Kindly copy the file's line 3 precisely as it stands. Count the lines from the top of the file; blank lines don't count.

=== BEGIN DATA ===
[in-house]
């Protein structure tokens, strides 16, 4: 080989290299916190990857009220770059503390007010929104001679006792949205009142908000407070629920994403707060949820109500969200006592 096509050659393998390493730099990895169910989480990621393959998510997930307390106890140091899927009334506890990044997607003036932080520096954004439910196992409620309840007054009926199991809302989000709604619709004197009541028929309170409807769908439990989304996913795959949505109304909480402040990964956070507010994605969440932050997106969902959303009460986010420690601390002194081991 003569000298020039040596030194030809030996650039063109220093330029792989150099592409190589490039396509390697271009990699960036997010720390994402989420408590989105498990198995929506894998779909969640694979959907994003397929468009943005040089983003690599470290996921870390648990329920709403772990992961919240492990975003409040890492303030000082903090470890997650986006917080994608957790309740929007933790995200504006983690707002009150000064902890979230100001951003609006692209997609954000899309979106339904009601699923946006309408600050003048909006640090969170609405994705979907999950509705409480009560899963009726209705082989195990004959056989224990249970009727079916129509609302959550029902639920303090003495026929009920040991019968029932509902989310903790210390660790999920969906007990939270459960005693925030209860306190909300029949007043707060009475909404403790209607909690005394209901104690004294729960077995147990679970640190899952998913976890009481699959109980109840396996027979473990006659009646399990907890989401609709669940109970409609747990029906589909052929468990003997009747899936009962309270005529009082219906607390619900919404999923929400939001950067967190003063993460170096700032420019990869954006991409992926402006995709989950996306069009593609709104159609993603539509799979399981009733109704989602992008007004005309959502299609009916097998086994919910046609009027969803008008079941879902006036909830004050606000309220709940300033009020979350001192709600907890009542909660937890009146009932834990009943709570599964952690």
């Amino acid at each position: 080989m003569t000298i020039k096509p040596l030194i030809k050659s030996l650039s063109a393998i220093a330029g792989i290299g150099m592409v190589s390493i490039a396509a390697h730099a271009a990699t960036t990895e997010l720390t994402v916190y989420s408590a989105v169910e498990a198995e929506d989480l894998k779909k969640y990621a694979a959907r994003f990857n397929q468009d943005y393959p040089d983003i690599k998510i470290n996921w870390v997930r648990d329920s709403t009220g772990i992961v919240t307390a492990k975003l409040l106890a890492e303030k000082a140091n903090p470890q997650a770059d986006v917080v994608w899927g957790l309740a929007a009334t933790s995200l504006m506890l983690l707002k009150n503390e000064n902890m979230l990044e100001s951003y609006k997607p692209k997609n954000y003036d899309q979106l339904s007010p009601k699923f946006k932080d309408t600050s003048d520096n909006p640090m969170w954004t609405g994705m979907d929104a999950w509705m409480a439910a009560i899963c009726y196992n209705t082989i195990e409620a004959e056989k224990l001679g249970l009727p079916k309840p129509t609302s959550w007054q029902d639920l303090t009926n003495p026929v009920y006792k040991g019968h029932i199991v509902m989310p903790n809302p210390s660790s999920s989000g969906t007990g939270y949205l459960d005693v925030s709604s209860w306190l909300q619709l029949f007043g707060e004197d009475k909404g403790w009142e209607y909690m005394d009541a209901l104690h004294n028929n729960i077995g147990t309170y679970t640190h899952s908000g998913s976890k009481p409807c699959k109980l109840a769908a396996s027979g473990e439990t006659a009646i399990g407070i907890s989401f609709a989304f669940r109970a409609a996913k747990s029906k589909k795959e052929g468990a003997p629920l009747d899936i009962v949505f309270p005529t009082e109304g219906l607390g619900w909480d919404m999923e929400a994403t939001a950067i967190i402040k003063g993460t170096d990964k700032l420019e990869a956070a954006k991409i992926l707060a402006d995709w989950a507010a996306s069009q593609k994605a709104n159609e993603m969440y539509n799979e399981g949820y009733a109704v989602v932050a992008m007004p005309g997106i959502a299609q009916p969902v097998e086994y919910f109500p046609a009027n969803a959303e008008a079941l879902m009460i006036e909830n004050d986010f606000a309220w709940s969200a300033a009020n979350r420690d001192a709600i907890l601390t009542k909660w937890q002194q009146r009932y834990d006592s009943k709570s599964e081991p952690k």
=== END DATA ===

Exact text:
């Amino acid at each position: 080989m003569t000298i020039k096509p040596l030194i030809k050659s030996l650039s063109a393998i220093a330029g792989i290299g150099m592409v190589s390493i490039a396509a390697h730099a271009a990699t960036t990895e997010l720390t994402v916190y989420s408590a989105v169910e498990a198995e929506d989480l894998k779909k969640y990621a694979a959907r994003f990857n397929q468009d943005y393959p040089d983003i690599k998510i470290n996921w870390v997930r648990d329920s709403t009220g772990i992961v919240t307390a492990k975003l409040l106890a890492e303030k000082a140091n903090p470890q997650a770059d986006v917080v994608w899927g957790l309740a929007a009334t933790s995200l504006m506890l983690l707002k009150n503390e000064n902890m979230l990044e100001s951003y609006k997607p692209k997609n954000y003036d899309q979106l339904s007010p009601k699923f946006k932080d309408t600050s003048d520096n909006p640090m969170w954004t609405g994705m979907d929104a999950w509705m409480a439910a009560i899963c009726y196992n209705t082989i195990e409620a004959e056989k224990l001679g249970l009727p079916k309840p129509t609302s959550w007054q029902d639920l303090t009926n003495p026929v009920y006792k040991g019968h029932i199991v509902m989310p903790n809302p210390s660790s999920s989000g969906t007990g939270y949205l459960d005693v925030s709604s209860w306190l909300q619709l029949f007043g707060e004197d009475k909404g403790w009142e209607y909690m005394d009541a209901l104690h004294n028929n729960i077995g147990t309170y679970t640190h899952s908000g998913s976890k009481p409807c699959k109980l109840a769908a396996s027979g473990e439990t006659a009646i399990g407070i907890s989401f609709a989304f669940r109970a409609a996913k747990s029906k589909k795959e052929g468990a003997p629920l009747d899936i009962v949505f309270p005529t009082e109304g219906l607390g619900w909480d919404m999923e929400a994403t939001a950067i967190i402040k003063g993460t170096d990964k700032l420019e990869a956070a954006k991409i992926l707060a402006d995709w989950a507010a996306s069009q593609k994605a709104n159609e993603m969440y539509n799979e399981g949820y009733a109704v989602v932050a992008m007004p005309g997106i959502a299609q009916p969902v097998e086994y919910f109500p046609a009027n969803a959303e008008a079941l879902m009460i006036e909830n004050d986010f606000a309220w709940s969200a300033a009020n979350r420690d001192a709600i907890l601390t009542k909660w937890q002194q009146r009932y834990d006592s009943k709570s599964e081991p952690k």